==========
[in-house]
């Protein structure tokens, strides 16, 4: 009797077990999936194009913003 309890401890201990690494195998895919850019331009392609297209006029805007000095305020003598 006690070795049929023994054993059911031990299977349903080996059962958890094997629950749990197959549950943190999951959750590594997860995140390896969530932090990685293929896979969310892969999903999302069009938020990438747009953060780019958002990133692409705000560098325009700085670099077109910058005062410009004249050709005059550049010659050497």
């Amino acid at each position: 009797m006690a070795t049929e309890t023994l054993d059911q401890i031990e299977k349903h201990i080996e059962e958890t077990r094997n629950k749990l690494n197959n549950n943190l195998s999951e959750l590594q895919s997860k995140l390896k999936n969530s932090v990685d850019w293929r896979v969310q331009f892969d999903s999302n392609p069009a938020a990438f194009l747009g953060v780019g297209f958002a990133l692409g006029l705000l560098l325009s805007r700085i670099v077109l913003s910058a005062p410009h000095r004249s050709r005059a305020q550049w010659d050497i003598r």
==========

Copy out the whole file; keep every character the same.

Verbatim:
[in-house]
């Protein structure tokens, strides 16, 4: 009797077990999936194009913003 309890401890201990690494195998895919850019331009392609297209006029805007000095305020003598 006690070795049929023994054993059911031990299977349903080996059962958890094997629950749990197959549950943190999951959750590594997860995140390896969530932090990685293929896979969310892969999903999302069009938020990438747009953060780019958002990133692409705000560098325009700085670099077109910058005062410009004249050709005059550049010659050497």
């Amino acid at each position: 009797m006690a070795t049929e309890t023994l054993d059911q401890i031990e299977k349903h201990i080996e059962e958890t077990r094997n629950k749990l690494n197959n549950n943190l195998s999951e959750l590594q895919s997860k995140l390896k999936n969530s932090v990685d850019w293929r896979v969310q331009f892969d999903s999302n392609p069009a938020a990438f194009l747009g953060v780019g297209f958002a990133l692409g006029l705000l560098l325009s805007r700085i670099v077109l913003s910058a005062p410009h000095r004249s050709r005059a305020q550049w010659d050497i003598r």